The Middle East green initiative summit ended last night in Riyadh, Saudi Arabia, in the presence of some thirty heads of state, ministers and presidents of international organizations. Crown Prince Mohamed Bin Salmane announced an investment of 1.5 billion dollars to achieve carbon neutrality by 2060.
Ambitious measures to meet the climate challenge
Last weekend was a green weekend in Saudi Arabia, where several international gatherings on the protection of the environment and the fight against global warming took place in Riyadh: the Saudi Green Initiative Forum, which brought together climate experts and Saudi representatives committed to the climate, then the Youth Green Summit dedicated to young people and their commitment, and finally the Middle East Green Initiative Summit, which this time brought together official representatives of some thirty states and international organizations.
During this long weekend of exchanges and political discussions on the climate future of the region – one of the most polluted in the world – several commitments were announced by Crown Prince Mohamed Bin Salmane. The first is to achieve carbon neutrality by 2060, like China, which has set itself the same challenge. This commitment consists in finding a balance between the emission and absorption of greenhouse gases, so that they no longer pollute the atmosphere.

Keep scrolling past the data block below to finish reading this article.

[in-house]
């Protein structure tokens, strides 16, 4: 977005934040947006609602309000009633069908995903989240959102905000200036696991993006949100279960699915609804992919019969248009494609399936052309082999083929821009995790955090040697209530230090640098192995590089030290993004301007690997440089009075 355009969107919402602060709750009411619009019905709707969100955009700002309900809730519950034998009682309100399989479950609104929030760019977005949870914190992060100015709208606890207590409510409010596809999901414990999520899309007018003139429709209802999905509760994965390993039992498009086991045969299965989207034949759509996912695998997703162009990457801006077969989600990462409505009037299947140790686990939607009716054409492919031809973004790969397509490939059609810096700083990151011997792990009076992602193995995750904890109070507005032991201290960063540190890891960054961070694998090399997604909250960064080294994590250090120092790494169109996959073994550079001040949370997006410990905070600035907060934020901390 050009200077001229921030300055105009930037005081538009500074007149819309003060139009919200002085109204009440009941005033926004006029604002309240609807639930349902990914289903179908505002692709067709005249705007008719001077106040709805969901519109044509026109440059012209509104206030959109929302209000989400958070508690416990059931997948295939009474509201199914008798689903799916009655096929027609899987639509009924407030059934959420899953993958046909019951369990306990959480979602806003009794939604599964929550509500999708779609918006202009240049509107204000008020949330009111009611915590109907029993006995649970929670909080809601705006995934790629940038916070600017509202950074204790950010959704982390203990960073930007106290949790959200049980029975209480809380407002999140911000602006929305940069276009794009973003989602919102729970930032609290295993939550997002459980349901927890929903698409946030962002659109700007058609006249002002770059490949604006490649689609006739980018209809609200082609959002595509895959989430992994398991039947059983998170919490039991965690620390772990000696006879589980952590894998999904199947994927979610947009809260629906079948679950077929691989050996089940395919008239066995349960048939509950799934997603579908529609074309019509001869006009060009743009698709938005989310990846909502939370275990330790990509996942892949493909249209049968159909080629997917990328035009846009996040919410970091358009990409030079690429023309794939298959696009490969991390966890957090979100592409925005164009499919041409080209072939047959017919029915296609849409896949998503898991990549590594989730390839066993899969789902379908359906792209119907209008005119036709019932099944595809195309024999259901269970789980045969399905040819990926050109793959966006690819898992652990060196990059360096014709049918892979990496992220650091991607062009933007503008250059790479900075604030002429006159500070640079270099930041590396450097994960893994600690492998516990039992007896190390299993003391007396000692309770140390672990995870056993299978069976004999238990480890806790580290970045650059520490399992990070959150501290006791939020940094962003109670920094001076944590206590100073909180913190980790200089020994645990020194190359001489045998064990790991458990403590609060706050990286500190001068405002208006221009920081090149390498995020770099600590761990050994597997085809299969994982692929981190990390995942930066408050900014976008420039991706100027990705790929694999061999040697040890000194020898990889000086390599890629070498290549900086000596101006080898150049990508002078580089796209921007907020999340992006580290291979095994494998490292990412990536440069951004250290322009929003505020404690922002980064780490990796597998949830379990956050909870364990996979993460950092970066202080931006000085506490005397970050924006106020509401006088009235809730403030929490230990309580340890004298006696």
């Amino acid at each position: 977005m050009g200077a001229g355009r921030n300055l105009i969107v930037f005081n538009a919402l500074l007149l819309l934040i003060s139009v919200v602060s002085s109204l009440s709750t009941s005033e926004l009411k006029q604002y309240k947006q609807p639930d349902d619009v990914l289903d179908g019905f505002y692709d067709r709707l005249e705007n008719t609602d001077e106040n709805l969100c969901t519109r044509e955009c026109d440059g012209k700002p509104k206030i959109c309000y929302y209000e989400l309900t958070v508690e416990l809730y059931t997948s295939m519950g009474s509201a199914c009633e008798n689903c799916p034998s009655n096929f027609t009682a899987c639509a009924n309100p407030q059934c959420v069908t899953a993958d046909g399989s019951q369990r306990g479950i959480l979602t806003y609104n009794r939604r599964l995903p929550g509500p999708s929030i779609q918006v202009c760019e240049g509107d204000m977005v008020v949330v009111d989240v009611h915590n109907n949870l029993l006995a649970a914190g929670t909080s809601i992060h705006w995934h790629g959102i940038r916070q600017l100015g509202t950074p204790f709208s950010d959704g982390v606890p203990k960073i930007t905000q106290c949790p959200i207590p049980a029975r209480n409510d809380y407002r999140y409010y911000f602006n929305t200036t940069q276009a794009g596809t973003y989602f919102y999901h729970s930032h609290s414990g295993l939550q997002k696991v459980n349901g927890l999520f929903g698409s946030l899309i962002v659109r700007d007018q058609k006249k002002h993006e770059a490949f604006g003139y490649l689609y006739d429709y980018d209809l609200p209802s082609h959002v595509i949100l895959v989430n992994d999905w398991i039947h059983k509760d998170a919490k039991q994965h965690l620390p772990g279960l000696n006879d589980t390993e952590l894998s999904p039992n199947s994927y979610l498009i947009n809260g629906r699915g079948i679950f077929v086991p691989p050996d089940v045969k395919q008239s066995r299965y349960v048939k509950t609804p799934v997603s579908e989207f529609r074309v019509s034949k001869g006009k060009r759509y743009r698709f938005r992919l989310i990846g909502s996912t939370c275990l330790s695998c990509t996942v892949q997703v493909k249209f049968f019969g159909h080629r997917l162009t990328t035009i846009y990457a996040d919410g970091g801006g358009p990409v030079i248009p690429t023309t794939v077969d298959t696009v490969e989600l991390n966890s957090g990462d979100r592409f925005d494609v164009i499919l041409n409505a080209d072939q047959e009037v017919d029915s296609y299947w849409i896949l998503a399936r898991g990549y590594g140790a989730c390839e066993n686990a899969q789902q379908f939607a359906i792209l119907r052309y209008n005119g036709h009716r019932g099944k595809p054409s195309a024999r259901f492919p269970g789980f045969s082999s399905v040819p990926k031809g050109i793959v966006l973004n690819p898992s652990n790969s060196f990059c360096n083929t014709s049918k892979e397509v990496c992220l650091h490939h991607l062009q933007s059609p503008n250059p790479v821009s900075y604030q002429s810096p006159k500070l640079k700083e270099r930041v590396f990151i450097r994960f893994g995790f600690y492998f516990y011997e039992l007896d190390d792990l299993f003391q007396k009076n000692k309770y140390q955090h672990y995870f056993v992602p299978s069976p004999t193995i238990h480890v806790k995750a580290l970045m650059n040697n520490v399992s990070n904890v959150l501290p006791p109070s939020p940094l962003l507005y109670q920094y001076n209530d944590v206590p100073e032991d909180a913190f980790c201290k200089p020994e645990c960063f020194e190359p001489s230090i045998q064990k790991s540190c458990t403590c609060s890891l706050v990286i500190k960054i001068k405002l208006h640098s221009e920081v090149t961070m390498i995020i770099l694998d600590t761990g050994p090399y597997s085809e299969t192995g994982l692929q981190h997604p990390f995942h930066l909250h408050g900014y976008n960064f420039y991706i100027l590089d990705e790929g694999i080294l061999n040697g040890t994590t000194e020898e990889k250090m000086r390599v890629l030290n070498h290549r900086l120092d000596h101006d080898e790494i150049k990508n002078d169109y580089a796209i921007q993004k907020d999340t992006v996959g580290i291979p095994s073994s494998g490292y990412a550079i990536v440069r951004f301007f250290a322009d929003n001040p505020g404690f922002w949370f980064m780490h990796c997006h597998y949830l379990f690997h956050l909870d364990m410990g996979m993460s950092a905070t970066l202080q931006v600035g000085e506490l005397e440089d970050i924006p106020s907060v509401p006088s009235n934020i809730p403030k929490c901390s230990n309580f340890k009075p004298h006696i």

The kingdom’s second pledge is to create a “regional initiative that contributes to providing solutions for clean energy sources” as well as “a fund to invest in Carbon Circular Economy technology solutions for the region.” And it is precisely the circular economy that is recommended by the United Nations to effectively combat the excessive consumption of polluting fuels. In total, these initiatives represent a cost of 10 billion dollars, which Saudi Arabia is committed to pay up to 15%, or 1.5 billion dollars.
Several international leaders on board
These ambitious and costly objectives were announced by Crown Prince Mohamed Bin Salmane on Monday, October 25, in the presence of several Arab and international leaders, such as former U.S. Secretary of State John Kerry, now U.S. Special Envoy for Climate Change, the Tunisian Prime Minister Najla Bouden, or the Greek Prime Minister, Kyriákos Mitsotákis.
All have affirmed the urgency of climate action in the Middle East, the Mediterranean, but also in Brazil and Pakistan, where the repercussions of global warming are already being felt. Greece has also mentioned its willingness to unite several partner countries to find a way to better preserve cultural heritage from the consequences of climate change. Tunisia, for its part, has requested financial support from partner countries for its transition to a sustainable and ecological economy.
This first international meeting for the ecology in the Middle East comes a few days before the next COP26, which will be held in Glasgow, Scotland, from October 31 to November 12, and announces an important turning point in the Saudi policy in the fight against global warming.